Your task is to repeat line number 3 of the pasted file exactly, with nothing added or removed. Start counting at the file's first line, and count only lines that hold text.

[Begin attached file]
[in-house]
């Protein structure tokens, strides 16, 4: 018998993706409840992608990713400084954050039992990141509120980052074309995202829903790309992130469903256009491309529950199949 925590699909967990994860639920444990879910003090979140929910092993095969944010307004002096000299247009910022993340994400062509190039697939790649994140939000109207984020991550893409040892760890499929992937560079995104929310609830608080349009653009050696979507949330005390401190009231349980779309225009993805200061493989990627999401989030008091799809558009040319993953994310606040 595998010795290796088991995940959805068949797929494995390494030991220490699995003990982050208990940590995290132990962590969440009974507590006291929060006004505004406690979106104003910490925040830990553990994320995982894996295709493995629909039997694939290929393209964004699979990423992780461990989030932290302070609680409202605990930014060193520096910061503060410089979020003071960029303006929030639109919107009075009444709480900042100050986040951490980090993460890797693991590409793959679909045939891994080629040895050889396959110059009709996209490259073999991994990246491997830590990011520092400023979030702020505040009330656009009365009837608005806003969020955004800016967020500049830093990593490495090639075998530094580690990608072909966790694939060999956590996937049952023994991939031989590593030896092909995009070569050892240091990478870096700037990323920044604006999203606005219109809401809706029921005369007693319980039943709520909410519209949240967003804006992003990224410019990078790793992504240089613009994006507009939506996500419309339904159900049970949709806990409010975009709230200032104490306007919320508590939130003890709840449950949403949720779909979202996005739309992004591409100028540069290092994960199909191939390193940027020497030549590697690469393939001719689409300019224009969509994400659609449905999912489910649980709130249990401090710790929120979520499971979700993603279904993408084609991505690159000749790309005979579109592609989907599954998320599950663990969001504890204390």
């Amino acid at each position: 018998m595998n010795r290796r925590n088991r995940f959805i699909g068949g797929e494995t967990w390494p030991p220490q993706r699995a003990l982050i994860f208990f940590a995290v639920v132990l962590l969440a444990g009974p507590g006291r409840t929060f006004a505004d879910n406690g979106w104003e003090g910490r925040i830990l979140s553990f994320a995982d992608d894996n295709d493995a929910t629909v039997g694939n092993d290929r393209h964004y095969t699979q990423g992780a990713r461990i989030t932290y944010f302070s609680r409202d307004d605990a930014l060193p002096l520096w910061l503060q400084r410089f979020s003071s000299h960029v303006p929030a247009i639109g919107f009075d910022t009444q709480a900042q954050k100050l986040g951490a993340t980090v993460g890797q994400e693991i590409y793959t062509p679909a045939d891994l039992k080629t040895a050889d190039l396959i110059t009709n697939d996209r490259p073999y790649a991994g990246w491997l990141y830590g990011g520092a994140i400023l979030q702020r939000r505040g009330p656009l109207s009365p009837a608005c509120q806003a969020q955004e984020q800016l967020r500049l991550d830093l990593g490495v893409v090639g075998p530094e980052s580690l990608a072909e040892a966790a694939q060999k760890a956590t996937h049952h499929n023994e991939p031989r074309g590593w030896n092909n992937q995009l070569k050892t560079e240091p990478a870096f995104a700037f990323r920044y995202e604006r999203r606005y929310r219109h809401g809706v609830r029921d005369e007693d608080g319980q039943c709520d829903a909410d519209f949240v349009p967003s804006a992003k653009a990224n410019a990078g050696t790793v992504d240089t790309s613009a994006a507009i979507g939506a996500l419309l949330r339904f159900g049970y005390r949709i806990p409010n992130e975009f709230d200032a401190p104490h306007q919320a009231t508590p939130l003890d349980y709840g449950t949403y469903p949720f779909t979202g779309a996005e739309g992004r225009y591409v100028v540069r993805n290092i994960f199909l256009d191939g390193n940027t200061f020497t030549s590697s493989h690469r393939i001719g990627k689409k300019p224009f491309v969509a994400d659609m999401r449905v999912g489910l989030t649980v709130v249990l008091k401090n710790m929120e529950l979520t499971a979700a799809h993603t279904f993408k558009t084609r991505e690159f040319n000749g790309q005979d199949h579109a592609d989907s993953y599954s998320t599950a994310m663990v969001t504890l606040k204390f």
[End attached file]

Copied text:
């Amino acid at each position: 018998m595998n010795r290796r925590n088991r995940f959805i699909g068949g797929e494995t967990w390494p030991p220490q993706r699995a003990l982050i994860f208990f940590a995290v639920v132990l962590l969440a444990g009974p507590g006291r409840t929060f006004a505004d879910n406690g979106w104003e003090g910490r925040i830990l979140s553990f994320a995982d992608d894996n295709d493995a929910t629909v039997g694939n092993d290929r393209h964004y095969t699979q990423g992780a990713r461990i989030t932290y944010f302070s609680r409202d307004d605990a930014l060193p002096l520096w910061l503060q400084r410089f979020s003071s000299h960029v303006p929030a247009i639109g919107f009075d910022t009444q709480a900042q954050k100050l986040g951490a993340t980090v993460g890797q994400e693991i590409y793959t062509p679909a045939d891994l039992k080629t040895a050889d190039l396959i110059t009709n697939d996209r490259p073999y790649a991994g990246w491997l990141y830590g990011g520092a994140i400023l979030q702020r939000r505040g009330p656009l109207s009365p009837a608005c509120q806003a969020q955004e984020q800016l967020r500049l991550d830093l990593g490495v893409v090639g075998p530094e980052s580690l990608a072909e040892a966790a694939q060999k760890a956590t996937h049952h499929n023994e991939p031989r074309g590593w030896n092909n992937q995009l070569k050892t560079e240091p990478a870096f995104a700037f990323r920044y995202e604006r999203r606005y929310r219109h809401g809706v609830r029921d005369e007693d608080g319980q039943c709520d829903a909410d519209f949240v349009p967003s804006a992003k653009a990224n410019a990078g050696t790793v992504d240089t790309s613009a994006a507009i979507g939506a996500l419309l949330r339904f159900g049970y005390r949709i806990p409010n992130e975009f709230d200032a401190p104490h306007q919320a009231t508590p939130l003890d349980y709840g449950t949403y469903p949720f779909t979202g779309a996005e739309g992004r225009y591409v100028v540069r993805n290092i994960f199909l256009d191939g390193n940027t200061f020497t030549s590697s493989h690469r393939i001719g990627k689409k300019p224009f491309v969509a994400d659609m999401r449905v999912g489910l989030t649980v709130v249990l008091k401090n710790m929120e529950l979520t499971a979700a799809h993603t279904f993408k558009t084609r991505e690159f040319n000749g790309q005979d199949h579109a592609d989907s993953y599954s998320t599950a994310m663990v969001t504890l606040k204390f």